Who is monitoring oil and gas wells in Ohio?
It's supposed to be the Ohio Department of Natural Resources, but some landowners are unhappy with the ODNR's responsiveness when land or water gets contaminated through fracking.
The improper dumping of fracking waste is poisoning land and water in Ohio, and some property owners believe the state isn't doing nearly enough to crack down on those who are responsible for it.
Harry Boyd, a former Akron resident, is one such landowner. He wanted a peaceful retreat and so he bought 110 acres in southeastern Ohio.
There were wells on the land and he was approached to lease a couple of them out. He chose to do so with a company called Appalachian Energy Resources, which is owned by Phil Billick, of Brecksville.
Boyd would go on to accuse Billick of violating an agreement that Billick wouldn't dump contaminated water on his land. Billick blamed the dumping on a sub-contractor whom he later fired.
But records show that Boyd's own wells on the same property were also slapped with state violations.
When Boyd points to spots on his land where nothing will grow, he blames Billick for the mess.
An inspector from the Ohio Department of Natural Resources saw the mess too, and issued four notices of violation.
Billick, who declined an on-camera interview, corrected the violations. But Boyd, who is now being sued by Billick for breach of contract, says the damage has been done.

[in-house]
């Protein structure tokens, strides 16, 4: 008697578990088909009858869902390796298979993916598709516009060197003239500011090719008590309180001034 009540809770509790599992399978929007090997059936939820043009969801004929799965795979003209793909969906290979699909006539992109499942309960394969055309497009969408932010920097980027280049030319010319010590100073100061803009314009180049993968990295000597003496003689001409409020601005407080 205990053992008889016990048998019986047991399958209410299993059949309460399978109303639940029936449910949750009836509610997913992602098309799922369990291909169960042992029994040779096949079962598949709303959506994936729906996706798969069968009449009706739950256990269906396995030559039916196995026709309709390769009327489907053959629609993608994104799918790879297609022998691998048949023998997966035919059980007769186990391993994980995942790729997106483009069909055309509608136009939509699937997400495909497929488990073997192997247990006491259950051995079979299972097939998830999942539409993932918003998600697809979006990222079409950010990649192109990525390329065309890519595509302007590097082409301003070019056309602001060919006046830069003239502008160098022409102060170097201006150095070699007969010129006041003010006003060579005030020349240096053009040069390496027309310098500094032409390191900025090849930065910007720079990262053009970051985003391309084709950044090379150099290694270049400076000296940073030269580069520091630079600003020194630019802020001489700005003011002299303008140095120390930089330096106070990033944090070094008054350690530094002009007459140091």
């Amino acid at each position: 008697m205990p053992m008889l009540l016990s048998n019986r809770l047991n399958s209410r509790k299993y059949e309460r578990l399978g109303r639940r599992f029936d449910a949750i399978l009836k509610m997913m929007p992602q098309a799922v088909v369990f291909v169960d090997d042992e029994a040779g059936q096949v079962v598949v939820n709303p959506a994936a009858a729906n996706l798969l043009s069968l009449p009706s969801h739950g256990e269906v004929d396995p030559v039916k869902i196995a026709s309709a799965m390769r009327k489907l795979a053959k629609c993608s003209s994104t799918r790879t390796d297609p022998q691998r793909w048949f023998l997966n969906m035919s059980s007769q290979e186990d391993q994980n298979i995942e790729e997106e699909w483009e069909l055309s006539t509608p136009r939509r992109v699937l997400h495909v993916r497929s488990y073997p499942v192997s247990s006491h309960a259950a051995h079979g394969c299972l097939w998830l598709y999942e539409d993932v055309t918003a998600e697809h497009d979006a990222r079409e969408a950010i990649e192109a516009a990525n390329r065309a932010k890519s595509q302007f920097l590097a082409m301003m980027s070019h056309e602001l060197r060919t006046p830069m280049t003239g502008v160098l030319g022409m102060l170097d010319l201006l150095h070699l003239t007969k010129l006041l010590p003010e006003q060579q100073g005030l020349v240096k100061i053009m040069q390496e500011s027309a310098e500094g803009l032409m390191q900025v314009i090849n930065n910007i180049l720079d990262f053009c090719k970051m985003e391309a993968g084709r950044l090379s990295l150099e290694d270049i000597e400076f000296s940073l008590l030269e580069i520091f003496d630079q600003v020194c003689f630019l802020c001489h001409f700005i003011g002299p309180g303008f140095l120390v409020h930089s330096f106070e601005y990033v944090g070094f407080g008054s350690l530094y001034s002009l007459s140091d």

He says that when he picks up a chunk of earth, "It smells just like oil."
Shawn Seitz, of Brunswick, bought 100 acres for recreation just down the road from Harry Boyd, also in Monroe County. He knew it had an oil well on it.
That well was owned by a man named Edmund Byers, and Byers assured Seitz that it was operated legally.
After Seitz ended up with a rash after working on the land, he was concerned enough to call ODNR.
"They came out and said the well was run illegally, 100 percent," says Seitz.
State inspectors took water samples from Seitz's land and found toxins that indicate brine, or frack water, which contained chloride.
While a normal glass of drinking water has 250 milligrams of chloride, water from Seitz's stream had 86,000 milligrams.
Yet there was no stiff fine or any penalty at all -- ODNR simply fired off some notices of violations.
Byers declined comment.
During all of last year, the state issued 250 notices of violations for fracking contamination, pollution and leaking.
By far the worst case happened in Youngstown.
Gas driller Benedict Lupo was charged in February with dumping more than 20,000 gallons of fracking waste into the Mahoning River.
Ohio Attorney General Mike DeWine says charges were brought under federal law for a very good reason.
"It's a misdemeanor under Ohio law," he said. "It should be a felony."
Ohio property owners complain the state often doesn't use even its limited power to crack down on dumping.
And the man who oversees oil and gas drilling for the state, Rick Simmers of the ODNR, says he's too busy to talk about it.
Homeowners, however, are paying the price, and some of them are talking.
As Shawn Seitz puts it, "I don't have enough money in my wallet to clean up what they did."
This isn't just happening in the backwoods of Ohio, but in communities like North Royalton, Mayfield Heights and Broadview Heights.
The latter city -- which is only 13 square miles -- is now studded with 90 wells. Many of them are located within a few hundred feet of people's homes.